Doug Bruce Kicks News Photographer 1st Day In Denver
DENVER – Douglas Bruce literally kick-started his first day at the state capitol when he kicked a Rocky Mountain News photographer. Shortly after 10 a.m., with Bruce standing along the side of the House chambers floor, he kicked Javier Manzano, a photographer for the Rocky for taking his picture during the Morning Prayer. He waved his finger at another photographer after he took a picture during the Pledge of Allegiance. A Sergeant-At-Arms came over to stop the photographer. After the Pledge, the photographer asked the Sergeant if there was a rule he was breaking. Bruce told the photographer, “It’s my rule, don’t do it. You got it? Don’t do it. I will never give you a photograph again.” There are no rules against media photos on the House floor during morning rituals.
“I said don’t do that,” said Bruce about kicking the Rocky photographer. “His photographer ought to apologize to the House and to me.”
“For a person to believe that he can provide a lesson in decorum by kicking another human being is unfathomable,” said Rocky Mountain News Editor, President and Publisher John Temple in an article posted on the Rocky website. “Mr. Bruce’s conduct was totally out of line. He owes the photographer and the full House an apology.”
“I was trying to stop him from doing something that was tasteless and disruptive, blocking the aisle, making noises, I mean, his conduct was deplorable.”
When Bruce kicked the photographer, he wasn’t yet a Representative, but rather a guest of Representative Kent Lambert (R-Colorado Springs). The only way to be on the House chambers floor is to be a lawmaker, a member of the media or an invited guest of a lawmaker.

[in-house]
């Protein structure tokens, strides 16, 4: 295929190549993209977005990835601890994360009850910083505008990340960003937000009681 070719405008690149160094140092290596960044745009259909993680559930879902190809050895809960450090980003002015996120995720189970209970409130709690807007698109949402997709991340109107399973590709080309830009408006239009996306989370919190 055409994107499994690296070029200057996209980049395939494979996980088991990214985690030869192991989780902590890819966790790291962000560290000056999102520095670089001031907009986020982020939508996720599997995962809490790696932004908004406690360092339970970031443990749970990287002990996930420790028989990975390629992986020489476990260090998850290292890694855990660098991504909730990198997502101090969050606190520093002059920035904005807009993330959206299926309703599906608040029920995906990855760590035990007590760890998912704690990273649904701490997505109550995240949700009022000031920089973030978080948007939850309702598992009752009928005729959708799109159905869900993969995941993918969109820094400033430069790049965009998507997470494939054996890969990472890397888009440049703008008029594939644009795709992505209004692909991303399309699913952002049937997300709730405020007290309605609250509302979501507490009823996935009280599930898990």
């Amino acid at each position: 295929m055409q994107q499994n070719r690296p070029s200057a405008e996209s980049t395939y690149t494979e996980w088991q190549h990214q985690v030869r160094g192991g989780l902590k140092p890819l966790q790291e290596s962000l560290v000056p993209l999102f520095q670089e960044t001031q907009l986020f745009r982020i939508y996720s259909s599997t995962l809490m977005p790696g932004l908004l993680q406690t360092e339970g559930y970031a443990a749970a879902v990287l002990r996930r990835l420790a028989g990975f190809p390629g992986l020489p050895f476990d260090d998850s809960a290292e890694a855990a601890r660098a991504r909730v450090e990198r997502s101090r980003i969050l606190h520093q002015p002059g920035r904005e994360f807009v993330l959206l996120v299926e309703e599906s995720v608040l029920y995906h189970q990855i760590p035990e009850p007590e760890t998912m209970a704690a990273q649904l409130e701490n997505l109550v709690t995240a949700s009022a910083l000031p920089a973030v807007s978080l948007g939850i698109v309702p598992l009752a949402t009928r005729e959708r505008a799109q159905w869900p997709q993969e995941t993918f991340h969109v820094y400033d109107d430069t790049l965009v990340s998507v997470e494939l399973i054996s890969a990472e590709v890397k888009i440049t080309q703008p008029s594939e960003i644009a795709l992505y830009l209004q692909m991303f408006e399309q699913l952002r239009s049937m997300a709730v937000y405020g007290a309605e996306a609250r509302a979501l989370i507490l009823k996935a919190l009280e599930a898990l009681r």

“Well, I don’t want people kicking people, but I don’t know anything about this,” said Lambert.
“He should not have done what he did, he should not have done what he did, do you want me to say that 50 times?” said Bruce after being sworn-in.
When I asked if he should have done what he did, Bruce said, “I was trying to stop him from causing a public disruption. I’m glad that he maybe, finally I hope, learned a lesson.”
After the kick, but before being sworn-in, House Republicans met and voted 22-1 (one absent) that if Bruce wasn’t sworn-in by the end of the day, they would ask that his seat be vacated and re-appointed.
“I think Mike May, who’s the minority leader said it best, we need all hands on deck right now, our numbers a little bit light,” said Senator Bill Cadman (R-Colorado Springs).
Bruce is taking over for Cadman who left the House to fill an empty Senate seat.
“I think they (constituents) have a right to expect that they will get 100-percent effort, 100-percent of the time,” says Representative Michael Merrifield (D-Colorado Springs/Manitou Springs). “I find it interesting in someone whose so critical of the government, who’s constantly criticizing what kind of job that gets done by the government, then working as hard as he can to stay involved in it as long as possible.”